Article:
Shifting customer dynamics are changing in extraordinary ways in the energy industry. A changing of the guard from Boomers to Millennials comes with a shift in fundamental needs and wants, influence, and purchasing power. As Millennials start overtaking Boomers in number, we are seeing a greater demand for sustainability and green solutions, and a continued need for low and more transparent pricing.
This has left us with a very important question; “how can the energy industry meet the demands of customers while playing a role in creating a sustainable future?”
To understand what is driving changes in customer expectations and behaviours, we must first look at what is happening in the economy on a global scale.
The continuing effects of COVID-19 and the war in Ukraine have created a political and economic landscape that includes high inflation, low unemployment, increasing interest rates, and commodity shortages.
This, coupled with recent bushfire and flood events in our country has highlighted the criticality of climate change, bringing the need for urgent action to the front of customers’ minds.
In response, we are seeing customers becoming more conscious of their purchasing decisions than ever before, driven by financial pressures and social beliefs. Historically, energy was viewed as a low effort ‘grudge’ purchase, however we are now seeing customers actively seek sustainable, digital, and efficient renewable solutions. While there has been significant investment into renewables and other sustainable energy infrastructure, these projects usually take years to execute and connect to the grid, and customers are just not used to this pace of change, and are taking matters into their own hands.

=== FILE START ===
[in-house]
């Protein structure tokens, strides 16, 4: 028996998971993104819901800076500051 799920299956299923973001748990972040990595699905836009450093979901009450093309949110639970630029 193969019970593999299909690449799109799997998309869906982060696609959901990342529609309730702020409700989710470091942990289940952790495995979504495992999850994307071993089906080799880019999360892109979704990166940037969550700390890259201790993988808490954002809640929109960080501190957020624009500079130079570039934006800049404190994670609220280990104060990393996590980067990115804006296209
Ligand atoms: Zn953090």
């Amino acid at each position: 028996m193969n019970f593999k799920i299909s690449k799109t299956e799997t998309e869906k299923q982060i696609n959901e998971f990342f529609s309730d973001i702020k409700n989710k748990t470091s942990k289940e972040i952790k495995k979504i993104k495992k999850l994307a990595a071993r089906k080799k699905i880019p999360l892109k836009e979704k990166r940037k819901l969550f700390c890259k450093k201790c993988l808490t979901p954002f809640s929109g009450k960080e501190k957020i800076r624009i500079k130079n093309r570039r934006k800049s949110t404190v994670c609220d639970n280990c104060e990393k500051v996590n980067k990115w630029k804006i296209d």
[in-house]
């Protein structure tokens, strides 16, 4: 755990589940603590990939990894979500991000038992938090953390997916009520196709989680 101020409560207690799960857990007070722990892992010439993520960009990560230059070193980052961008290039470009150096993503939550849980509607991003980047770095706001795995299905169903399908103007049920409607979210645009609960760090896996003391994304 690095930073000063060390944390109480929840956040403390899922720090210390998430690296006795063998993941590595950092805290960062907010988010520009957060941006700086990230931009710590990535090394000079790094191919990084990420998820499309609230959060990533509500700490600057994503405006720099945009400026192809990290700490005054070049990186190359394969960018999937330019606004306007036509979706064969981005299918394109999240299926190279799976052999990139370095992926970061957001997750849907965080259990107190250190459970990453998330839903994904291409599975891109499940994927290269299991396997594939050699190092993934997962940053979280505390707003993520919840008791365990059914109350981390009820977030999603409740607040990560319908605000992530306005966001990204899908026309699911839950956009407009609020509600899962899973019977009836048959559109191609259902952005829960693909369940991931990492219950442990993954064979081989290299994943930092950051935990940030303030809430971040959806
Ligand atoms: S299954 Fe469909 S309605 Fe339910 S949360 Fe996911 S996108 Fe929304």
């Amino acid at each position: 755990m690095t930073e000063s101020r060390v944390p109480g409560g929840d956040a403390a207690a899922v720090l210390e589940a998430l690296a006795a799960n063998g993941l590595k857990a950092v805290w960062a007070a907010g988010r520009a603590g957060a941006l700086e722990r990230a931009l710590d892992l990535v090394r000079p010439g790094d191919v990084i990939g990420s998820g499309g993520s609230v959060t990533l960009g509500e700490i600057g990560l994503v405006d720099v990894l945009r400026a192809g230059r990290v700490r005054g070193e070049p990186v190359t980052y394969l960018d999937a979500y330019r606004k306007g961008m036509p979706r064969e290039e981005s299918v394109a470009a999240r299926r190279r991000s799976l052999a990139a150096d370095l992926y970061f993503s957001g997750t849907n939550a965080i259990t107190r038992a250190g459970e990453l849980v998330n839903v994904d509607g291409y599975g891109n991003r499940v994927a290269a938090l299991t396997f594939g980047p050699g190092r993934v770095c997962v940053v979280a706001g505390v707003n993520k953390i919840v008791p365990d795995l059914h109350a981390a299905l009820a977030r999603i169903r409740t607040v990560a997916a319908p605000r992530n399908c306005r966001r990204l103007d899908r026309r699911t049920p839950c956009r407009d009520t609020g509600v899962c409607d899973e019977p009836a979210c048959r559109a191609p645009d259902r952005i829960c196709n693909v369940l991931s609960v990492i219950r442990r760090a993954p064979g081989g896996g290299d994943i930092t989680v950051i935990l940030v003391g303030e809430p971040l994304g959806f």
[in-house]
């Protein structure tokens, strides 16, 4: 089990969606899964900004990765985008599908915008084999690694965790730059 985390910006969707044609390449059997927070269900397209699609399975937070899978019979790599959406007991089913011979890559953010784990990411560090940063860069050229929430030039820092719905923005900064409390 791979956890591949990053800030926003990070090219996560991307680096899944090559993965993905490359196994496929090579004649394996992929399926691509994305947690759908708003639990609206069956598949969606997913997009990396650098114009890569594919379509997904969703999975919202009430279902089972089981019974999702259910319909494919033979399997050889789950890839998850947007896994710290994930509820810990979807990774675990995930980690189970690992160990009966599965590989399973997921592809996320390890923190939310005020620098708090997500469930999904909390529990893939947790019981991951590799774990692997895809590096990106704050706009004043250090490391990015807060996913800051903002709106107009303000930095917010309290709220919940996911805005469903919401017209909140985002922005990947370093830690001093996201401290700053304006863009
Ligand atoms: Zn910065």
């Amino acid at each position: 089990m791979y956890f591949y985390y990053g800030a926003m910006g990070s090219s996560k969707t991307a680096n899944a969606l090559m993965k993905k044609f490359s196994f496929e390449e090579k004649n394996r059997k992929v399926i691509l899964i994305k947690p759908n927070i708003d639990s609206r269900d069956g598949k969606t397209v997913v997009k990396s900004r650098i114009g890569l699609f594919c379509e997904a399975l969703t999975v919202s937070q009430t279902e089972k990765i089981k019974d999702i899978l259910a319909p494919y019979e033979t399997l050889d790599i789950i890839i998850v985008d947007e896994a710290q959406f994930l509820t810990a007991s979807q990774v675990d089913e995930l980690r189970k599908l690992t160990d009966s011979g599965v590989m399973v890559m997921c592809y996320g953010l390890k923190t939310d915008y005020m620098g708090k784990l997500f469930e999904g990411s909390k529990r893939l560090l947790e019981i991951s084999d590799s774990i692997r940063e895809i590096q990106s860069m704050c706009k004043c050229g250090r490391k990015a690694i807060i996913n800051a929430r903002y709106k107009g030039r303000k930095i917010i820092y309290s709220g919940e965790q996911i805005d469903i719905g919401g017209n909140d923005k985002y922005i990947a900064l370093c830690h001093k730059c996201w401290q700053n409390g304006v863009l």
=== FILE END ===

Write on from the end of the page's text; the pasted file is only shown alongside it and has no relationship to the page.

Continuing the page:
There is a huge opportunity for organisations to shake up the industry through introducing new methods of purchasing. We believe that new products and services such as bundling, subscriptions and home controlled systems will be at the heart of the energy transition over the next 5-10 years. Additionally, the overall experience of purchasing and consuming energy is a major area for organisations to target. What would the perfect service look like for the customer? Is it seamless, digital, and transparent?
Speculating even further into the future, community energy sharing is another area that the energy sector could evolve towards, with smaller, independent networks in neighbourhoods supporting residential generation, storage and trade of energy. There are already real-life examples of these community hubs in rural Australia, so we know it can work – the next challenge is how the industry can support this at scale.
Ultimately, we are currently in the midst of an exciting once-in-a-lifetime season of transition. The way in which we buy consume and trade energy is going to be completely revolutionised over the next 5-10 years. Organisations should be proactive and on the front foot with this transition to the future of energy because once the shift has been made, the first movers will own this space.
Listen to Sanj Perera and Laura Foo discuss these thoughts, ideas, and opinions in depth on our Candid Conversations podcast.